Councils doubt new service's value

17 May 2000
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18 May 2000 | Liam O'Brien

A planned electronic marketplace for local authorities has been given a frosty reception by council purchasers.

E-commerce solutions company Tradezone International, which is due to launch its Best Value Zone next month, said councils could save up to 40 per cent on their collective annual low-value spend of £14 billion.

Local authorities in England and Wales are expected to achieve the government's goal of procuring 70 per cent of their low-value, routine goods electronically by April 2002.

But councils say that the marketplace, claimed to be the first for local government, could be problematic, given the strict guidelines under which they have to work. Two key areas of concern are their obligation to prove that they conduct best-value procurement and large tenders that must be advertised by law across Europe.

"We'd have reservations about whether the catalogues that feature on such sites would represent best value," said Liz Welton, head of organisational effectiveness at Solihull Metropolitan Borough Council. "And as soon as we spend more than £144,000 a year, we have to use European tendering procedures. How could we demonstrate that using the marketplace?"

"There is a lot of work to do with e-procurement," said Mike Kirkman, central purchasing officer at Rochdale Metropolitan Borough Council. "The inference is that we should be using such a site, but why would we want to when we already have access to other websites and e-mail?"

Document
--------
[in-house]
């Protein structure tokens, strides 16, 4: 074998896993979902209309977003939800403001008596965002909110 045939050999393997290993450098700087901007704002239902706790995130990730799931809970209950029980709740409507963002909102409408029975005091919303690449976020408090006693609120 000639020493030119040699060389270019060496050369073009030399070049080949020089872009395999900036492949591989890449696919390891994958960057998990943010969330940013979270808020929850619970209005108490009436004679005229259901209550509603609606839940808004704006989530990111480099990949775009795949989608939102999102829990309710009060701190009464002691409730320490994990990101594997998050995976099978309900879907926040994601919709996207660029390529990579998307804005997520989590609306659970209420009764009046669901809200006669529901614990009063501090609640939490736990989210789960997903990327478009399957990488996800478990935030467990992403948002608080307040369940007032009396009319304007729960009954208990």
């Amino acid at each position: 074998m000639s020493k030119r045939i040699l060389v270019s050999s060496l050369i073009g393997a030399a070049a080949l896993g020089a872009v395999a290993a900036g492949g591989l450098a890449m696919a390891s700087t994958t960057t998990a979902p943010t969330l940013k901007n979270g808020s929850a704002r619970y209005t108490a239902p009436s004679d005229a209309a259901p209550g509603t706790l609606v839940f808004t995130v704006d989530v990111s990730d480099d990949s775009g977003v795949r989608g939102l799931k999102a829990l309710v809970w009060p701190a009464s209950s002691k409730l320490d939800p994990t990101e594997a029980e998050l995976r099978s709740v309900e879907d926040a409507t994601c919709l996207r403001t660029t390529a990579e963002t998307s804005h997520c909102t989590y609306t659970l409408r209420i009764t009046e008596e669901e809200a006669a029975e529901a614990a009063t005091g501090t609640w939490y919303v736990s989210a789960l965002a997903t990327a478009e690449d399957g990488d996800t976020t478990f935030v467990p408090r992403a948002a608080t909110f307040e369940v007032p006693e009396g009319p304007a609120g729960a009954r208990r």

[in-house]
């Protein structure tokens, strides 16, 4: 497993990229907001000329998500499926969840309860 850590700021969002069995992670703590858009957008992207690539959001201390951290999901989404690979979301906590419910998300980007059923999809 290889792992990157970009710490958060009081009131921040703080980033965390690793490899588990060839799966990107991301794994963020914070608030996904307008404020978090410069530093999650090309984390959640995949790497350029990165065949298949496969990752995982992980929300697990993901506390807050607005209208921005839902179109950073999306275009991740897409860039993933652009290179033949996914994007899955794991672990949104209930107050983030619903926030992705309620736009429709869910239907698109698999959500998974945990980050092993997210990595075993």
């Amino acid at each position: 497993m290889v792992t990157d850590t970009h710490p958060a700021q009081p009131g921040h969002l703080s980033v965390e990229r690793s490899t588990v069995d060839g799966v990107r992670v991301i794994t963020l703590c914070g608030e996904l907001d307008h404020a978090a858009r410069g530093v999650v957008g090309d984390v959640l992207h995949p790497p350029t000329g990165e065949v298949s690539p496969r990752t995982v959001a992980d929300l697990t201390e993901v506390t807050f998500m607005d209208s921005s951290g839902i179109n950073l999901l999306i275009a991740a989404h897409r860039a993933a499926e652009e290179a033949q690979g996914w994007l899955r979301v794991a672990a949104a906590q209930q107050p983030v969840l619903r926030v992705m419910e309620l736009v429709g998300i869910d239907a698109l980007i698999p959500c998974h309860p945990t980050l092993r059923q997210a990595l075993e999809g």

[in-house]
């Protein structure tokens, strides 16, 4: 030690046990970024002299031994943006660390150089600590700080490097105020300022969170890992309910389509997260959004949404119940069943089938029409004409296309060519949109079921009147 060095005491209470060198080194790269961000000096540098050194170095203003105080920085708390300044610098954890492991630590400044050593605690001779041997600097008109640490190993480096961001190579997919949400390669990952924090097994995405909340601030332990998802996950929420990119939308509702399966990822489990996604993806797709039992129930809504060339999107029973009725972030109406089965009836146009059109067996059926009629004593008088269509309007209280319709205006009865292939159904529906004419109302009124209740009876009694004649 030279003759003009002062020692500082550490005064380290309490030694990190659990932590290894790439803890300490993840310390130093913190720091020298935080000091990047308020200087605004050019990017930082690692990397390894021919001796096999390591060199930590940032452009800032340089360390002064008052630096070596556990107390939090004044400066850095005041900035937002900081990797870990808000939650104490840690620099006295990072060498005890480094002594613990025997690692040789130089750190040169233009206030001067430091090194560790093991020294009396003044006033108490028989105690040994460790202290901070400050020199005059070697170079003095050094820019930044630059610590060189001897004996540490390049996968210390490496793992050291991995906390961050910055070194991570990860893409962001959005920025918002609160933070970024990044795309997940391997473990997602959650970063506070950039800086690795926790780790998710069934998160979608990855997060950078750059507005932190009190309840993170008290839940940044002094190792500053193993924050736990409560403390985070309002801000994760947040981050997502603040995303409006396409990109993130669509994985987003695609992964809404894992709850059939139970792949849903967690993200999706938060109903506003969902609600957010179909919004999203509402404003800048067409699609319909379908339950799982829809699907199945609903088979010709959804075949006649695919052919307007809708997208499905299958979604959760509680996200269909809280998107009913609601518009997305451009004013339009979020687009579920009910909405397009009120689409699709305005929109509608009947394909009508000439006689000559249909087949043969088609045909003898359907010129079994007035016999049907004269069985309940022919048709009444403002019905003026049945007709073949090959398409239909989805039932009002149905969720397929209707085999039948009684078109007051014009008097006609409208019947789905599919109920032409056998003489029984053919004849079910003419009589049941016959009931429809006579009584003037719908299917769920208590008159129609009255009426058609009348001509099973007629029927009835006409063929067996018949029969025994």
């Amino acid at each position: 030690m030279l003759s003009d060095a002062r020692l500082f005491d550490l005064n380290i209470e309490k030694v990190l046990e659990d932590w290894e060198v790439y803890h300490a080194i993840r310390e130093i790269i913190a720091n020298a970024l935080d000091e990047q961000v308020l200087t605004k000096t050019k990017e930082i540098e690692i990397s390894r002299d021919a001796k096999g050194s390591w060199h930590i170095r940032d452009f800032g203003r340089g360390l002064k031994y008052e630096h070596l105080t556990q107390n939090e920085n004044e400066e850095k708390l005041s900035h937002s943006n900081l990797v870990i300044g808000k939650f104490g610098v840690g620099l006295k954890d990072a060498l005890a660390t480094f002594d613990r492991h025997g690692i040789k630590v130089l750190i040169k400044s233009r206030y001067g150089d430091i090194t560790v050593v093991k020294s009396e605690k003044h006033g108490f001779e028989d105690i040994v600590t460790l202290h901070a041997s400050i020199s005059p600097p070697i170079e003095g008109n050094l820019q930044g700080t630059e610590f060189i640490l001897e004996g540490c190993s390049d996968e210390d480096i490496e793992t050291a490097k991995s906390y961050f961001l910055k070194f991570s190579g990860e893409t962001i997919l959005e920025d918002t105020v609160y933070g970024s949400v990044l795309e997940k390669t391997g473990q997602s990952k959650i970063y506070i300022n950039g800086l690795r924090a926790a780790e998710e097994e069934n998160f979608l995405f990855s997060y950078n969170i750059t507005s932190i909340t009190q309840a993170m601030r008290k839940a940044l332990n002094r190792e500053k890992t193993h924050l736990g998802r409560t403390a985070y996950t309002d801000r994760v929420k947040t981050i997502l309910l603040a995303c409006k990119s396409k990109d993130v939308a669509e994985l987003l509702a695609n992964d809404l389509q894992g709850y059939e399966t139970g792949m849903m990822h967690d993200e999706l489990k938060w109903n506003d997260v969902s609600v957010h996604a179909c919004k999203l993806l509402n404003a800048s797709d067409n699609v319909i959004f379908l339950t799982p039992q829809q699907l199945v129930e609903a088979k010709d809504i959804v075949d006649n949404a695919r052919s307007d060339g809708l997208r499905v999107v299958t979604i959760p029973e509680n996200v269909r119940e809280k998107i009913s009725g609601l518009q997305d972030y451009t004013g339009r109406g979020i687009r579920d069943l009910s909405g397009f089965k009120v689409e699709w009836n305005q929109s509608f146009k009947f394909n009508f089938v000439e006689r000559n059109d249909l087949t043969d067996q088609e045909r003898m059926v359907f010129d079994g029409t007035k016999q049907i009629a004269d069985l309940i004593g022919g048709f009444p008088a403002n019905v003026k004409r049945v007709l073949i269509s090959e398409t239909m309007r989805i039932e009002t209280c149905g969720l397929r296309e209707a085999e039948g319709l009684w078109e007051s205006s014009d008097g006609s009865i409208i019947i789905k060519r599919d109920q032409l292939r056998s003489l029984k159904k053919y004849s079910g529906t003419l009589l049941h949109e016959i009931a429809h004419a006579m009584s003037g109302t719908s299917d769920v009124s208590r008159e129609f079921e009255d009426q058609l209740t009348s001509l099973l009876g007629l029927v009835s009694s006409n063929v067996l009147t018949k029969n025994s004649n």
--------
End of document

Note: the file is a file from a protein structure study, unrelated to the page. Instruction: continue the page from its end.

David Parr, county supplies officer for Nottinghamshire County Council and a member of the marketplace's user group, said that councils' management culture may also make adoption of new e-procurement technology difficult. "Things are not as simple as they are in the private sector. You often see a lot of Sir Humphrey-type attitudes."

But Paul Leggott, Tradezone's public sector manager, said the service would give councils an easy route into e-procurement and help them to catch up with the private sector, which was up to 15 months ahead. "A lot of councils are at the very early stages of looking at this and quite a few have been waiting to see what others do," he said.


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